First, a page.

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Country analysis: Tunisia

Tunisia was once an important player in the Mediterranean, thanks to its location in the centre of North Africa, close to vital shipping routes.

French colonial rule ended in 1956, and Tunisia was led for three decades by Habib Bourguiba, who advanced secular ideas, foremost of which was the emancipation of women.

Mass protests unseated President Ben Ali in 2011, in the first of a series of popular uprisings to sweep the region, but President Kais Saied sought to re-impose aspects of authoritarian rule in 2022.


  • Capital: Tunis
  • Area: 163,610 sq km
  • Population: 11.7 million
  • Language: Arabic
  • Life expectancy: 72 years (men) 79 years (women)


President: Kais Saied

Tunisian President Kais Saied

Retired law professor Kais Saied won a landslide victory over media mogul Nabil Karoui in the October 2019 presidential election run-off. Saied, who campaigned on an anti-corruption platform, and appealed directly to young voters.

In 2021 he carried out a series of measures to enhance the power of the presidency at the expense of parliament and the judiciary.

Opposition parties boycotted the 2022 parliamentary elections, accusing the president of staging a coup after shutting parliament in 2021 and giving himself almost unlimited executive powers.


Unrest which toppled the Tunisian government in 2011

The Tunisian media now enjoy greater freedom than before the 2011 popular revolt.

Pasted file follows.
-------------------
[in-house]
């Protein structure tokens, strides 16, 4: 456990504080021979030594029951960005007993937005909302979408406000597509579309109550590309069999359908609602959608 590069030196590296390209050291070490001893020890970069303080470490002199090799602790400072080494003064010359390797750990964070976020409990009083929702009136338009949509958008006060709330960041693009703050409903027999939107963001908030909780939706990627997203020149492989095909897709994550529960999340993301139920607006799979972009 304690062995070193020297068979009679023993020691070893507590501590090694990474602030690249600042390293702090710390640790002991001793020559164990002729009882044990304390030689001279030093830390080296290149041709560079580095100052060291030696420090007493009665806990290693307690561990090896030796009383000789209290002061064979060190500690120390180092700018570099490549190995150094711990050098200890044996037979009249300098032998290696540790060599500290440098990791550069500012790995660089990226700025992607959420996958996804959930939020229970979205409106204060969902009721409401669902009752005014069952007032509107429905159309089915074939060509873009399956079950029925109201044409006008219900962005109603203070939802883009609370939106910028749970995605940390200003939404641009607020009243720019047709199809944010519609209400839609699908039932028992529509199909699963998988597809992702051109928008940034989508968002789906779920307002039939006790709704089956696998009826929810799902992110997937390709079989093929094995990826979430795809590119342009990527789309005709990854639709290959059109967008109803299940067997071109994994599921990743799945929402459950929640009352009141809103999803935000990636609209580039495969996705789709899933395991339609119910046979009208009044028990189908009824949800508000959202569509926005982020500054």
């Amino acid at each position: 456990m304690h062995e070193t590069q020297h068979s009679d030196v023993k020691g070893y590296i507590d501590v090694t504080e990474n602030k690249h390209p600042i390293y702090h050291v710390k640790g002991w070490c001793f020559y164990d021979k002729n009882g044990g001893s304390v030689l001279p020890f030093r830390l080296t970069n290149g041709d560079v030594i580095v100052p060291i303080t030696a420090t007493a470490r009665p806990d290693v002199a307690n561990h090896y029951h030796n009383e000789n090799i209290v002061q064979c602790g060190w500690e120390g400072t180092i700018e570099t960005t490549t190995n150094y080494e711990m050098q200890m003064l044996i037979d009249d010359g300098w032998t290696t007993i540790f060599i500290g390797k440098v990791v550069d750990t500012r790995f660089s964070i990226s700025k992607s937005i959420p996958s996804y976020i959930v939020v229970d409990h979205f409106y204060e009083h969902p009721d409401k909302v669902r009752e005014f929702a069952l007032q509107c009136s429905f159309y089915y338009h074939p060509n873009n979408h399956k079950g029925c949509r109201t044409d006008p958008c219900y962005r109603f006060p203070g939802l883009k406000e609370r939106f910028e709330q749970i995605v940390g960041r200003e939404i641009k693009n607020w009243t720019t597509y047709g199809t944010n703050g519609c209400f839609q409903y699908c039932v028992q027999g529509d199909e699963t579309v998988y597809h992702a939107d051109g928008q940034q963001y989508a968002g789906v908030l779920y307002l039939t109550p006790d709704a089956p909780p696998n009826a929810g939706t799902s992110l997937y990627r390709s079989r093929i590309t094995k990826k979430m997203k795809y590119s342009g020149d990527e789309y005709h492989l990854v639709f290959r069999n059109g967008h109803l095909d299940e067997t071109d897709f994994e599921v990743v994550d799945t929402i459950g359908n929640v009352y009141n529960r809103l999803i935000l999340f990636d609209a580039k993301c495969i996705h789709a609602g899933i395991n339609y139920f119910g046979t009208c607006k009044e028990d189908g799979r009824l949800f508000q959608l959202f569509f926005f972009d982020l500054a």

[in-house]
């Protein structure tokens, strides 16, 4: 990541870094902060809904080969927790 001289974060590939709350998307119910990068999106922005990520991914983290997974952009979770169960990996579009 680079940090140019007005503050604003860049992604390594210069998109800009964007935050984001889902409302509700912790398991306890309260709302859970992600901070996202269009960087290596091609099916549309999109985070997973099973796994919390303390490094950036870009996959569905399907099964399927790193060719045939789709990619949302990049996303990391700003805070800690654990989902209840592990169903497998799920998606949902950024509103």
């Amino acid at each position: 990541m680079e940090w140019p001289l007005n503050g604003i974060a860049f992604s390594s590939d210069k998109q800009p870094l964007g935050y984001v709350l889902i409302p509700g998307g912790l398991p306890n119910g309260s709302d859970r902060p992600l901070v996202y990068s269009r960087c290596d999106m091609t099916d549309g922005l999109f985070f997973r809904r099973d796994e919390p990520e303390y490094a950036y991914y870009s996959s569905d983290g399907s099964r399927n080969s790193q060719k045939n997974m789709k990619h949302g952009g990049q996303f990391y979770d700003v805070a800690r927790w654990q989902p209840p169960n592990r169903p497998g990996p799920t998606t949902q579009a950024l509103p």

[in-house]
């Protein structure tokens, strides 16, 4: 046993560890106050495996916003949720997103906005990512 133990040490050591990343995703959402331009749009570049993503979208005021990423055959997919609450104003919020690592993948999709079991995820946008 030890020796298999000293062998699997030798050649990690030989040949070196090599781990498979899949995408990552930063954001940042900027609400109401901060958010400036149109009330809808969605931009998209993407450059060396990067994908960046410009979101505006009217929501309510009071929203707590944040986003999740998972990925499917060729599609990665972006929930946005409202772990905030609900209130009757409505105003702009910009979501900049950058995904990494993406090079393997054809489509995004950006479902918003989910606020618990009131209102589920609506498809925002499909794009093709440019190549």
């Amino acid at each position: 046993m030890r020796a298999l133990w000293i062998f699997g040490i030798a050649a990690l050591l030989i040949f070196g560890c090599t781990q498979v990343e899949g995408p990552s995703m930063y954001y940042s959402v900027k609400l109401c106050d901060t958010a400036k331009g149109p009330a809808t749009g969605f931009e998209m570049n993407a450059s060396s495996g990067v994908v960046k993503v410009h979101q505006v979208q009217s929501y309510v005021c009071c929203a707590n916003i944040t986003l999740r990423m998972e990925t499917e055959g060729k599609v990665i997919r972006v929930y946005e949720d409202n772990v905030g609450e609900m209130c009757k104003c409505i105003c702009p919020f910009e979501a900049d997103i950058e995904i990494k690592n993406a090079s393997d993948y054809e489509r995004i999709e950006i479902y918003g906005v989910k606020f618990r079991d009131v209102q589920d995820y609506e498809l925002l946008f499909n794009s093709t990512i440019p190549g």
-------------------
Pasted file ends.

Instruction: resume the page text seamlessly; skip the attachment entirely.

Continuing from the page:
Social media played a key role in the uprising.


Tunisian leader Habib Bourguiba

Some key dates in Tunisia’s history:

600s – Arabs conquer the territory of present-day Tunisia.

1534-1574 – Ottomans wrestle for control of Tunis with Spanish forces, before finally reconquering Tunis in 1574. Tunisia becomes in effect an autonomous province of the Ottoman empire.

1881 – French troops occupy Tunis. France controls economic and foreign affairs; Tunisia is a French protectorate from 1883.

1934 – Habib Bourguiba founds the pro-independence Neo-Dustour Party

1942 – World War Two: German troops arrive to resist allied forces in Algeria. Allied forces defeat German and Italian troops in May 1943.

1956 – Tunisia becomes independent with Habib Bourguiba as prime minister.

1957 – Tunisia become s a republic.

1987 – Bourguiba declared unfit to rule and Prime Minister Zine El Abidine Ben Ali assumed the presidency

2011 – Tunisian revolution. Mass protests drive President Ben Ali into exile, inspiring other Arab Spring uprisings.

2015 – Attacks aimed at foreign tourists killing 22 people at the Bardo National Museum, and later 38 people at the Sousse beachfront.

2021 – President Kais Saied imposes presidential rule, dismissing the prime minister and withdrew immunity of parliament members.undermining the authority of parliament.

Source: bbc